For many, grief is a sorrowful, depressing response to a loved one’s death. Dealing with grief has been especially prominent throughout the pandemic with COVID-19 related deaths hitting one million in the US alone earlier this month. Although there is unfortunately no cure for it, there have been some suggested methods to help ease pain and distress.
Mental Health America states that common symptoms of grief include, “denial, disbelief, confusion, shock, sadness, yearning, anger, humiliation, despair” and “guilt.” Also, they referenced seeking out caring people, expressing your feelings, taking care of your health, postpone major life changes and seeking outside help when necessary as helpful ways to cope.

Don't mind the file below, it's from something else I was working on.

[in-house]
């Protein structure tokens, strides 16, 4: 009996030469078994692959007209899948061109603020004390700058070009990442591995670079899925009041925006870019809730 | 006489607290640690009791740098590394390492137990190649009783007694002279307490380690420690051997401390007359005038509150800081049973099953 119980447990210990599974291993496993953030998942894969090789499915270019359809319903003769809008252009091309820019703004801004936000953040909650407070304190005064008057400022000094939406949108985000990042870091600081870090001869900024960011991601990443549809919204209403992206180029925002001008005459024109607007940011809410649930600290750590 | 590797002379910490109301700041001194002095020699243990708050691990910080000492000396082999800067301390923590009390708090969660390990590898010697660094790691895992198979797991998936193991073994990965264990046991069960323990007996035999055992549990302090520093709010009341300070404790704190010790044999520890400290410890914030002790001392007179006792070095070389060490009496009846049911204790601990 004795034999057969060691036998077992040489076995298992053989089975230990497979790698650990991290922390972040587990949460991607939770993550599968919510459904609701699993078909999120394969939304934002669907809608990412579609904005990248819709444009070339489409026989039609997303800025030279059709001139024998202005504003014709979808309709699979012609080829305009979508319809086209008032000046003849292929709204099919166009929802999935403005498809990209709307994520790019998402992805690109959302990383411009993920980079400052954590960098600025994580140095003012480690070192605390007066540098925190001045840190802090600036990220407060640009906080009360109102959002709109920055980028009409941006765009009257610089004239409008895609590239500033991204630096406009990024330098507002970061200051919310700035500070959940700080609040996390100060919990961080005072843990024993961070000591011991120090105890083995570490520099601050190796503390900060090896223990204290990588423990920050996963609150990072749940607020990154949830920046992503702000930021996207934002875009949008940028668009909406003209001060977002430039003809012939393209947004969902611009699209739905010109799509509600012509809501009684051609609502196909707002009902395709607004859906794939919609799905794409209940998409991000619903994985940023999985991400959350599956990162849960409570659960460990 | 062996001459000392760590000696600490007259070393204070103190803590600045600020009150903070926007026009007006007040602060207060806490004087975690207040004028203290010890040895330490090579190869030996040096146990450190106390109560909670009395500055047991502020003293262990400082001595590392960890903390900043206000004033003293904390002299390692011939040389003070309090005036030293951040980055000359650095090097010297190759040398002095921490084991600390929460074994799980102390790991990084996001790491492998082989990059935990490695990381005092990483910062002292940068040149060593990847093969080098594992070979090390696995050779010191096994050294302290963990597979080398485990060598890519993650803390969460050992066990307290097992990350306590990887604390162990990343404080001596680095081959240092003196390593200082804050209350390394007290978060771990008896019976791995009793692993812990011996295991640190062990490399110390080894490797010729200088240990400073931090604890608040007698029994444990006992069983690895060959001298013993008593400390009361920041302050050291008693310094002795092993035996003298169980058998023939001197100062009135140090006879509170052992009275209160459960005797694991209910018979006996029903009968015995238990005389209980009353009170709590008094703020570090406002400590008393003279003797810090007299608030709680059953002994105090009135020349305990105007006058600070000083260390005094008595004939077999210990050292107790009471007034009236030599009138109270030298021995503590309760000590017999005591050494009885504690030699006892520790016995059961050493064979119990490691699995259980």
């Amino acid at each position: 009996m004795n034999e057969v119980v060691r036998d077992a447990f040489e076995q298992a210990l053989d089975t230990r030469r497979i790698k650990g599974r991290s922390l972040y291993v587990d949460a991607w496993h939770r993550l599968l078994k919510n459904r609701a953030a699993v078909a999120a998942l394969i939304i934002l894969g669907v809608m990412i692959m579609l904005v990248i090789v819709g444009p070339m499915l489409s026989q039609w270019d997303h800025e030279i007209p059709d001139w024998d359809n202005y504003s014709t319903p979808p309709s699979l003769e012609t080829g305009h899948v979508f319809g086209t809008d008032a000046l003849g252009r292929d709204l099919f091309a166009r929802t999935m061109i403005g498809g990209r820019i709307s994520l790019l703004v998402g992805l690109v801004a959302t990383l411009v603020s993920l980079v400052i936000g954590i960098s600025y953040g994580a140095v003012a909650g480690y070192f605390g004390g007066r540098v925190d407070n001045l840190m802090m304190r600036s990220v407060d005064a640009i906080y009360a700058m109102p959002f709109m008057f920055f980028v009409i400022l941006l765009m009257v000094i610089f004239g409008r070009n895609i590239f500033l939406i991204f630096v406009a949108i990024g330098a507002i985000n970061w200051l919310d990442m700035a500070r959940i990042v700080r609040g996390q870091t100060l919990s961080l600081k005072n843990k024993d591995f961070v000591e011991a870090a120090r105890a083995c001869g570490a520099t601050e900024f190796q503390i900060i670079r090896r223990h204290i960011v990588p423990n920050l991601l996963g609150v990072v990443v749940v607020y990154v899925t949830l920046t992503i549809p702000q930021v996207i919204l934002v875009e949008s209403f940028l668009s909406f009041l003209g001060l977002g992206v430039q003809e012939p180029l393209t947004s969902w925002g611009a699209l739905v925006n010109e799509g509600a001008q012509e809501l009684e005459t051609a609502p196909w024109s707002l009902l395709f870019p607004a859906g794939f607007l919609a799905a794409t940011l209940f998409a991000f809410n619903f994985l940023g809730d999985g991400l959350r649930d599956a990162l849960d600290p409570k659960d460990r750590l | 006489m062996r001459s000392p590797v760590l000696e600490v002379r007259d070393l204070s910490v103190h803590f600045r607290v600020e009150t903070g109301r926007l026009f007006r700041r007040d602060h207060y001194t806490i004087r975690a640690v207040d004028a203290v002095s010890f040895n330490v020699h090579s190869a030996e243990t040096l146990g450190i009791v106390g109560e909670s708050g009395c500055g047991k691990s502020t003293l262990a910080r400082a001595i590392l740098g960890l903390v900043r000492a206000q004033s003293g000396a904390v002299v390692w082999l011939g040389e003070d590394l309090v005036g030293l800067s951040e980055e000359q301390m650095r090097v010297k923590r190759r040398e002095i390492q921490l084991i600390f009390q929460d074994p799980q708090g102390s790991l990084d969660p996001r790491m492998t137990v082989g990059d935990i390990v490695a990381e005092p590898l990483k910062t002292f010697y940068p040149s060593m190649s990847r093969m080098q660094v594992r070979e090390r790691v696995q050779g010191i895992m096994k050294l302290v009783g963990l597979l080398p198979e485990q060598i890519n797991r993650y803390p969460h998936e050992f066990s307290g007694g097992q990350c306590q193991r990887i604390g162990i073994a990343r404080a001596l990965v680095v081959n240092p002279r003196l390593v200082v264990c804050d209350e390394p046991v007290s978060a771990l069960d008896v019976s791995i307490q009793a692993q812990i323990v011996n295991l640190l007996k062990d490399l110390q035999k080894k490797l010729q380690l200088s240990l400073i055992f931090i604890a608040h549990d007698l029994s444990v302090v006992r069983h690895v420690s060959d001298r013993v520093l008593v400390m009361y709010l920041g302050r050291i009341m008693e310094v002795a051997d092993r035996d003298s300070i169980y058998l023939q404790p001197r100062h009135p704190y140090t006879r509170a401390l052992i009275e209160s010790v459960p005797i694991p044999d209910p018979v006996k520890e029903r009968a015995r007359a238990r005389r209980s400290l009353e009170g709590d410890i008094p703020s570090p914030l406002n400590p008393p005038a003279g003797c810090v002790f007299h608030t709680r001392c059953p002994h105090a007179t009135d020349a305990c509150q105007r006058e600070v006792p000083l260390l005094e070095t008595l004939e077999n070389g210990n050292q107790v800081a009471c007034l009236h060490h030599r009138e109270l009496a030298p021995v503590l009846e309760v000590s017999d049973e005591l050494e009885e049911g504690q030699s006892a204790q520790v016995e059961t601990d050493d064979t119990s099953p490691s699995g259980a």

The Cleveland Clinic also suggests “be gentle with yourself” and “accept some loneliness.” Accelerating the grieving process or being judgemental of yourself could cause improper healing. In addition to this, some suggest that staying connected with the person that you lost may help. Matthew Ratcliffe, a PhD and professor of philosophy and grief researcher at the University of York stated, “A growing body of literature concerned with what have become known as ‘continuing bonds’ has emphasized that most of those who suffer bereavements sustain one or another kind of enduring connection with the deceased. One might let go of certain things, but one does not ordinarily let go entirely.”
Even though death is a heartbreaking part of the life cycle that causes most people to grieve at some point in their life, the grieving process is unique to everyone. Therefore, different methods will work for different people.